Extending a section from a previous essay, “Emotional Ranges,“ Twitter is an incredible tool for not only cultivating empathy, but also constructing a diverse peer set.

While Twitter receives a lot of rightly-deserved flak for no longer harboring a safe space for those in the minority of the aforementioned dimensions, it has the power to enable users to be deliberate about the metaphorical “rooms“ they place themselves in, for better or for worse. On the worse end, the “room“ is filled to the brim with similar walks of life, reinforcing confirmation bias. On the better end, it’s a wonderful educational tool in cultivating empathy.

Following folks from walks of life unlike your own lets you span a larger subset of the n-dimensional space we discussed earlier. An added benefit of placing your consciousness at the confluence of diverse streams of thought is that it makes independent thinking an act of discipline, rather than leaving it up to willpower.

I don’t mean to imply I’m perfect at this—my following graph is a continual work in progress. Yet, there are a couple of approaches that have helped.

First is a Twitter gender breakdown tool, Proporti.onl. The code is a bit dated, “[inaccurate,] and undercounts nonbinary folk, but it’s better than making no effort at all.” Proporti.onl has given me a frame of reference—albeit an approximation—in working towards increasing the variance of my feed.

Second is a subtle habit I’ve picked up since using Twitter over the years. Let’s assume there are two contributors, A and B, behind a major project. I’ll follow the one with fewer followers (say, B). Odds are B will bring a newer, humbler perspective into my feed and, by retweeting them, it’ll chip away at existing associations between the project and A—a reminder that our usual habits around attaching a single person to an effort inadvertently “others” contributors with a smaller online footprint. Rosa McGee is not only a friend, but a prime example of someone who brings such a perspective to my timeline. She may not have the “largest following” amongst theSkimm’s team. Yet, I always pause to read her thoughts on Twitter.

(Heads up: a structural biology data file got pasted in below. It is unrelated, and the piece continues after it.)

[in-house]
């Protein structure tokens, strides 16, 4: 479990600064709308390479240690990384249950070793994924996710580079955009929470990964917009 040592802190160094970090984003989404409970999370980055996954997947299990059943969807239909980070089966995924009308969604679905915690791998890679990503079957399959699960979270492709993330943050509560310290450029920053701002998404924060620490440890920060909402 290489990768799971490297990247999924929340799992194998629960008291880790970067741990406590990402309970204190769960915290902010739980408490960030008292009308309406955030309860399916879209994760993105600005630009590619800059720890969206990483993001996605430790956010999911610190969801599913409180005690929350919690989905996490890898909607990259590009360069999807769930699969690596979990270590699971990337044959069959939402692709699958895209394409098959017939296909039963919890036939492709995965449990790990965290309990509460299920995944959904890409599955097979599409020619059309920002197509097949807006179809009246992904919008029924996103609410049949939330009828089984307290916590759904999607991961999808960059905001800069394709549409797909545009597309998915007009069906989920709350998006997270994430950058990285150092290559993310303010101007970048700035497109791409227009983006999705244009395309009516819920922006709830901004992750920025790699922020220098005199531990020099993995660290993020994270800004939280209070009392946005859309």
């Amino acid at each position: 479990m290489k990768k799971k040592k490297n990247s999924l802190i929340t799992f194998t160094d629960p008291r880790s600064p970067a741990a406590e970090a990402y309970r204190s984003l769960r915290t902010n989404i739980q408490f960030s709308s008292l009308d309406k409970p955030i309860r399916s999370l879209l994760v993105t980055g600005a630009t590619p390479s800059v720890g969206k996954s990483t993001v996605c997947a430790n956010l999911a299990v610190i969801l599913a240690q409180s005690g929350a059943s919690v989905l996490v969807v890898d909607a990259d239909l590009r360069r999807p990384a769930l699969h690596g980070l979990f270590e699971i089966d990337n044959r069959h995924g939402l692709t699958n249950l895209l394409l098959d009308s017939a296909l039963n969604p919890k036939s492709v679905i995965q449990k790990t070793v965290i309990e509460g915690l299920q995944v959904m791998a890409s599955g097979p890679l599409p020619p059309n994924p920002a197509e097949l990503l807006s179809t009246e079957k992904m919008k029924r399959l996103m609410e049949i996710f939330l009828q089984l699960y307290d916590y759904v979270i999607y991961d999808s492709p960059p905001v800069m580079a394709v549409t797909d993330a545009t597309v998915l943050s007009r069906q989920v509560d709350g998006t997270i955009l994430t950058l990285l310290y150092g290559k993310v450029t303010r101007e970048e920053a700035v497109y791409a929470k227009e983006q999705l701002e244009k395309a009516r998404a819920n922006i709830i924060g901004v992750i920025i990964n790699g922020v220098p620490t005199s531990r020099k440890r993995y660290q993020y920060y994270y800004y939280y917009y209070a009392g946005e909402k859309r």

This speaks a bit to my qualm around Twitter Lists and “you should follow {Q, R, S, T…}”-style tweets. Having a surface area on Twitter isn’t necessarily correlated with skill.


It’s healthy to challenge whether or not traditional, apprentice-style mentorship still works. The term “mentor“ can lead to uncomfortable and untrue pedestals—making me lean towards perspectives. By reaching out to people from walks of life unlike your own, you can illuminate a larger neighborhood of the n-dimensional space your career is navigating through. Digitally, we’re currently afforded this ability through Twitter. Instead of having a handful of lenses on the world with in-person mentorship, I have 311. You’d be surprised how willing people are to lend a hand. In fact, I’ve made some of my best friends by seeking perspectives, not mentors.


Special thanks to Alice, Shiva, Rosa, and John for feedback on early drafts of this essay.

⇒ “Have Some Coffee

⇒ “On Mentoring

⇒ “72% Of The People I Follow On Twitter Are Men

⇒ “Lists of Women Don’t Change Anything

⇒ “Why Twitter Is Dope And How To Use It

  1. In editing, John pointed out a nuance that knowledge in mathematics is rarely invalidated, but often superseded. The distinction is important. Unlike other fields in which prior knowledge is frequently proven incorrect, the structure of mathematics forces correctness through proofs. Yet, the techniques and approaches used can often be made obsolete in the future (e.g. integrals instead of Riemann sums).